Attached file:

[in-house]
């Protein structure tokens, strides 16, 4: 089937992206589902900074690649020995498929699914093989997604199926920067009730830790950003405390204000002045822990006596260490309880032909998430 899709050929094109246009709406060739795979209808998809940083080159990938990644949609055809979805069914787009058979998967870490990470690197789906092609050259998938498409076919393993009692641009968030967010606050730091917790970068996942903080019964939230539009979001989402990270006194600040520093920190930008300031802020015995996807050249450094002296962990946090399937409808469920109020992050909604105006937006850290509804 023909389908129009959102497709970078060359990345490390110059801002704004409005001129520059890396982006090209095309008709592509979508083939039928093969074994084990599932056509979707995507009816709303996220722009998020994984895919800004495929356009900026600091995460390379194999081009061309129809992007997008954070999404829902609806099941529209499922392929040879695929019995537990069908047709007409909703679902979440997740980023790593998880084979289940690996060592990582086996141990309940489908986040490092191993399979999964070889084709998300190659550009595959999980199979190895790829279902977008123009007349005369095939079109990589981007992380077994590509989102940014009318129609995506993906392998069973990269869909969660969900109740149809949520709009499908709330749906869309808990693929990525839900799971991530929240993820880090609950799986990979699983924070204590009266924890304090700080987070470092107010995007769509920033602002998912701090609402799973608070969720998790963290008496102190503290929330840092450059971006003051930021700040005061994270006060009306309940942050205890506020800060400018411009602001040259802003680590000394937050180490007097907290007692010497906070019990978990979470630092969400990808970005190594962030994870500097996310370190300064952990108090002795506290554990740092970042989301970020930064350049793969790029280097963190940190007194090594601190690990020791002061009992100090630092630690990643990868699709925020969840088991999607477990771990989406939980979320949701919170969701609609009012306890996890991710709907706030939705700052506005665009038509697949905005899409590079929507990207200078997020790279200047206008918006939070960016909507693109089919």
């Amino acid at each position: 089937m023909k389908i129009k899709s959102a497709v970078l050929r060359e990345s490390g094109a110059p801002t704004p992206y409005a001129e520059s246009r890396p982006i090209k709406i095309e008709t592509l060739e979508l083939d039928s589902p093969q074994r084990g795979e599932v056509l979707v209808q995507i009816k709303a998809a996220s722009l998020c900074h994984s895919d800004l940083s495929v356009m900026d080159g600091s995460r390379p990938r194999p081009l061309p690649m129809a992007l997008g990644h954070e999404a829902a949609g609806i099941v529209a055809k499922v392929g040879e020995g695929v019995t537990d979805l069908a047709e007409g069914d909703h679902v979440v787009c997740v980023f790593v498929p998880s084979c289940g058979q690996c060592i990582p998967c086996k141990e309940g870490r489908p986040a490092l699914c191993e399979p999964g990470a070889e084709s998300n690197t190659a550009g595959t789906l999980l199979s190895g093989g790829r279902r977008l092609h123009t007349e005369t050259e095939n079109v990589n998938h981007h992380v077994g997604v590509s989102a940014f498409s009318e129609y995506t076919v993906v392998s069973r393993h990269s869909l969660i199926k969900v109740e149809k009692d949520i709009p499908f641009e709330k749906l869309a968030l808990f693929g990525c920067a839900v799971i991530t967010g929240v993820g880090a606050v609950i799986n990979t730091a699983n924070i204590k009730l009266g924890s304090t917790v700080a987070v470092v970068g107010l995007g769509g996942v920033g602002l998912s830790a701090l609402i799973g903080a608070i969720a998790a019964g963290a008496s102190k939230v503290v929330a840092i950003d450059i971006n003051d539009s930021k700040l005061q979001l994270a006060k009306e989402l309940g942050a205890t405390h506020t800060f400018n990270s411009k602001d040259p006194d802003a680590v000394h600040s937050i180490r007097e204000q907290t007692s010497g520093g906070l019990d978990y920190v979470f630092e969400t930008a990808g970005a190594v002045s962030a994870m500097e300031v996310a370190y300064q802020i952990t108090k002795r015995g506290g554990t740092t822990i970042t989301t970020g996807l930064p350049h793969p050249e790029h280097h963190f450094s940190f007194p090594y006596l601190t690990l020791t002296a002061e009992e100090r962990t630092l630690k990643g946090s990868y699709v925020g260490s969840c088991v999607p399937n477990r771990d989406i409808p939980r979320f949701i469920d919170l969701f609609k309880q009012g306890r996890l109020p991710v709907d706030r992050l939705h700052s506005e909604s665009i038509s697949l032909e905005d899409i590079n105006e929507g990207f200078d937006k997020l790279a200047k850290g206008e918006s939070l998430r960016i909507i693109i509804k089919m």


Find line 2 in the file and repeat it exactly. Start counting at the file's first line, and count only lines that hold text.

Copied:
């Protein structure tokens, strides 16, 4: 089937992206589902900074690649020995498929699914093989997604199926920067009730830790950003405390204000002045822990006596260490309880032909998430 899709050929094109246009709406060739795979209808998809940083080159990938990644949609055809979805069914787009058979998967870490990470690197789906092609050259998938498409076919393993009692641009968030967010606050730091917790970068996942903080019964939230539009979001989402990270006194600040520093920190930008300031802020015995996807050249450094002296962990946090399937409808469920109020992050909604105006937006850290509804 023909389908129009959102497709970078060359990345490390110059801002704004409005001129520059890396982006090209095309008709592509979508083939039928093969074994084990599932056509979707995507009816709303996220722009998020994984895919800004495929356009900026600091995460390379194999081009061309129809992007997008954070999404829902609806099941529209499922392929040879695929019995537990069908047709007409909703679902979440997740980023790593998880084979289940690996060592990582086996141990309940489908986040490092191993399979999964070889084709998300190659550009595959999980199979190895790829279902977008123009007349005369095939079109990589981007992380077994590509989102940014009318129609995506993906392998069973990269869909969660969900109740149809949520709009499908709330749906869309808990693929990525839900799971991530929240993820880090609950799986990979699983924070204590009266924890304090700080987070470092107010995007769509920033602002998912701090609402799973608070969720998790963290008496102190503290929330840092450059971006003051930021700040005061994270006060009306309940942050205890506020800060400018411009602001040259802003680590000394937050180490007097907290007692010497906070019990978990979470630092969400990808970005190594962030994870500097996310370190300064952990108090002795506290554990740092970042989301970020930064350049793969790029280097963190940190007194090594601190690990020791002061009992100090630092630690990643990868699709925020969840088991999607477990771990989406939980979320949701919170969701609609009012306890996890991710709907706030939705700052506005665009038509697949905005899409590079929507990207200078997020790279200047206008918006939070960016909507693109089919």